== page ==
At church this morning, I was in the worship service, and began remembering what worship services used to be like for me. I remembered how scared I used to be that I wasn’t meeting the standards God expected of me or that I was still far from Him whom I loved. And I realized that I used to struggle so much more frequently and intensely when shame and fear were part of my daily baggage. When I believed I was filthy and unworthy even after repentance, I stumbled much more often; I despised myself even more often than I stumbled. Shame was the fuel for my temptation. Just like what I experienced again this week.

When my focus shifted and I began to believe in and abide in God’s love for me, I stumbled remarkably less. I felt more full of life. And when I stopped believing God could be more proud of me and in love with me than He already was, I didn’t have to fear anything anymore. Nothing could touch who I was. God declares no shame for me, so none exists for me; He is God and He establishes what is true.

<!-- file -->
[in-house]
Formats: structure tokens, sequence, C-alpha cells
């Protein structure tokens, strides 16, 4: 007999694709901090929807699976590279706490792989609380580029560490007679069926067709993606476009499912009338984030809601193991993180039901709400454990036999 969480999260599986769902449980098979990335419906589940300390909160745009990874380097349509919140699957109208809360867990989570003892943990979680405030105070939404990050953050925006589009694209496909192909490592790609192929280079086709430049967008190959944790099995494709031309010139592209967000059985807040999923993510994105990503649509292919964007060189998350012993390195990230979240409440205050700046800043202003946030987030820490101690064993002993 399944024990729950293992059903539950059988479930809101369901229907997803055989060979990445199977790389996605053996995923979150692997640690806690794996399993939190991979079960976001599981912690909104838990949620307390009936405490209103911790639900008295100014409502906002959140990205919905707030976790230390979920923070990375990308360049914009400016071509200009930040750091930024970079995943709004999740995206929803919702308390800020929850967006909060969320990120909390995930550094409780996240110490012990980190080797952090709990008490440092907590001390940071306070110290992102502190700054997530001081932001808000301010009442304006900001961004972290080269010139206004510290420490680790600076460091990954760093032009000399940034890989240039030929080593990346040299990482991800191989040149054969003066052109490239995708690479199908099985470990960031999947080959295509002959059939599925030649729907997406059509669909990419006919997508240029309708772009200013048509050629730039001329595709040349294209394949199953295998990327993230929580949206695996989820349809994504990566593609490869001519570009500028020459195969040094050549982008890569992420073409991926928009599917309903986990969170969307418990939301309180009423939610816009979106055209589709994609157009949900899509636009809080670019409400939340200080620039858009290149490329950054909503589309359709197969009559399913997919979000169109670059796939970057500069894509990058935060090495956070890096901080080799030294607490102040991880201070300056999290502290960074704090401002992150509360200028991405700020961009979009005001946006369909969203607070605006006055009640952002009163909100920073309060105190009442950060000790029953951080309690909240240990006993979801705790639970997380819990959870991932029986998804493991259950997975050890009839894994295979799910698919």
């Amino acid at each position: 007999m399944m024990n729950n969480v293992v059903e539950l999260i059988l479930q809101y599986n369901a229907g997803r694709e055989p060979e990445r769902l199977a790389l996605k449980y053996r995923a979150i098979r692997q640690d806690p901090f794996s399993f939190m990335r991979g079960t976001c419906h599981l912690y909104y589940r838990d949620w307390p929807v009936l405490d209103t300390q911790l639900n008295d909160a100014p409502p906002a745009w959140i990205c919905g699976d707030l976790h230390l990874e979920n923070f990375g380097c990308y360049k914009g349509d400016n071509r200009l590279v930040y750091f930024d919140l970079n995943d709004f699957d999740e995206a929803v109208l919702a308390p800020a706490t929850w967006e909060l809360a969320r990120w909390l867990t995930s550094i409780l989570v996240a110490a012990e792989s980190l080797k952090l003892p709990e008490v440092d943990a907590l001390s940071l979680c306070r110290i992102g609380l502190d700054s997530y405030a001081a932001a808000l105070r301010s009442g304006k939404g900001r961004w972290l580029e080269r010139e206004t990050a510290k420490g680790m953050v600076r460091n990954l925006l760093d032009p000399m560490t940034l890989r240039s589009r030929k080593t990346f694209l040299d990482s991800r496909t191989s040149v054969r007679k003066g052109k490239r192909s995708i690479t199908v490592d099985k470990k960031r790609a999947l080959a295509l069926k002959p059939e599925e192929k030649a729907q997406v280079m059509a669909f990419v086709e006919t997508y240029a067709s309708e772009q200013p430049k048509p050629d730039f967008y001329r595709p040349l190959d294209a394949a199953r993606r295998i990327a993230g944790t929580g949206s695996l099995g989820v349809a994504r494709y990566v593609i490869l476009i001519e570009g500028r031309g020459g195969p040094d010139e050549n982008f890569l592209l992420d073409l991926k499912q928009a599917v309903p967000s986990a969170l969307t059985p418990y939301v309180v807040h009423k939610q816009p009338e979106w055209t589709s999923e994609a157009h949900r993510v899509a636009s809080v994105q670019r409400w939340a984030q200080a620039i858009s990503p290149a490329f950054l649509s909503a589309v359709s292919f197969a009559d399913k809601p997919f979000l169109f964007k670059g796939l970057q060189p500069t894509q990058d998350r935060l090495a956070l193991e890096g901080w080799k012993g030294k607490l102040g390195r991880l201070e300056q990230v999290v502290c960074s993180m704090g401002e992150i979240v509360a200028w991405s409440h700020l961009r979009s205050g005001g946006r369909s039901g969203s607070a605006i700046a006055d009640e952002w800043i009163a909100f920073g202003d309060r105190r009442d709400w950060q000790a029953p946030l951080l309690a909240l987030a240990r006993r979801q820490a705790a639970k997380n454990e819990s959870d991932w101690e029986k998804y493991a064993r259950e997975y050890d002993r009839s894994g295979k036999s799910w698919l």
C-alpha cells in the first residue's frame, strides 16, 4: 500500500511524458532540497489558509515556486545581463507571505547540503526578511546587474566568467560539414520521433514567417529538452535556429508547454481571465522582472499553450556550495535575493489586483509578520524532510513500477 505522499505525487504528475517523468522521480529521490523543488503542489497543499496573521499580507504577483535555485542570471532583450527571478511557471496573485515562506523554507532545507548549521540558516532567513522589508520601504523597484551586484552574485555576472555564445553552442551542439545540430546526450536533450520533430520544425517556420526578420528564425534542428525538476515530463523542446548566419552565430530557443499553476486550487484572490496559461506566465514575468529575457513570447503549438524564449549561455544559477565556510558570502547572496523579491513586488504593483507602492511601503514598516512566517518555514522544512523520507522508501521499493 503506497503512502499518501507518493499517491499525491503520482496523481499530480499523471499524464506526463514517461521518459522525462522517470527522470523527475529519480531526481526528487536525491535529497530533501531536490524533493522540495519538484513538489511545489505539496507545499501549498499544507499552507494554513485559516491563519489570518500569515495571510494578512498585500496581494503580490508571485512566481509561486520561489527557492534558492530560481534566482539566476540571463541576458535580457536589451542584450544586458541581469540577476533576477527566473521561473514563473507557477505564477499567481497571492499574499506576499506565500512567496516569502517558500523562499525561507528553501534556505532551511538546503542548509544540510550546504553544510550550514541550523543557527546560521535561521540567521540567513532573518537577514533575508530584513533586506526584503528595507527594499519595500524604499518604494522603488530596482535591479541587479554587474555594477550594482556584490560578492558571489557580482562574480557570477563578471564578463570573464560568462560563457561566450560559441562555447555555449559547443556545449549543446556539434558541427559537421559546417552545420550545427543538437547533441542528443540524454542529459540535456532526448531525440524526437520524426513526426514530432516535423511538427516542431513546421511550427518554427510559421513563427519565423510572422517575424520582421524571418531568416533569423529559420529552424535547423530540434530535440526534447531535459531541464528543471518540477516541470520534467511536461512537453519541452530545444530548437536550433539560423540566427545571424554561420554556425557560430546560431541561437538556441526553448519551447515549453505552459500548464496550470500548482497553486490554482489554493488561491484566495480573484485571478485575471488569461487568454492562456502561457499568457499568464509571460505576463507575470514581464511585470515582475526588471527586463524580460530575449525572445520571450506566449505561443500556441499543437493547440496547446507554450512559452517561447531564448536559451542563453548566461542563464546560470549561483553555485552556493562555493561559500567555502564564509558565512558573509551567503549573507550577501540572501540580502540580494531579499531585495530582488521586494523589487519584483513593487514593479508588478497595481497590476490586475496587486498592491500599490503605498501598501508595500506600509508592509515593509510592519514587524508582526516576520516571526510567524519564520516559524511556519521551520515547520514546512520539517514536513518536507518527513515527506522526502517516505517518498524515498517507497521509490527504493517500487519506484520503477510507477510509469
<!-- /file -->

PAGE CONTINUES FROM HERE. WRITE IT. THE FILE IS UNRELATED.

My mission was no longer removing my sin so He could love me; it was resting in His love so He could remove my sin. I’d had it backwards. I feared my sin, when I could have told my sin to fear what was being done in me.

The focus has to be grace. Anything that gives a “but” to grace doesn’t know what grace fundamentally is. Grace doesn’t follow any rules; it follows love. And love is what God is made of.

I am done with the false, finger-wagging, works-based god that was handed to me. Give me Jesus. Give me the healer and redeemer and lover of humanity, who doesn’t say “get out of that place” but “I will take your place.”

Yes, God wants the best for me; yes, my life should be lived in a manner worthy of the gospel; yes, I need to put in my best effort to overcome my struggles. But what I do is secondary to what He does. What I do cannot and will not save me. Christ and only Christ stops the flesh. It is all grace. All of it. We are not saying effort has no value. We are saying grace is of infinite value. Grace must be the focus. It must. Where you place your focus is what you walk toward.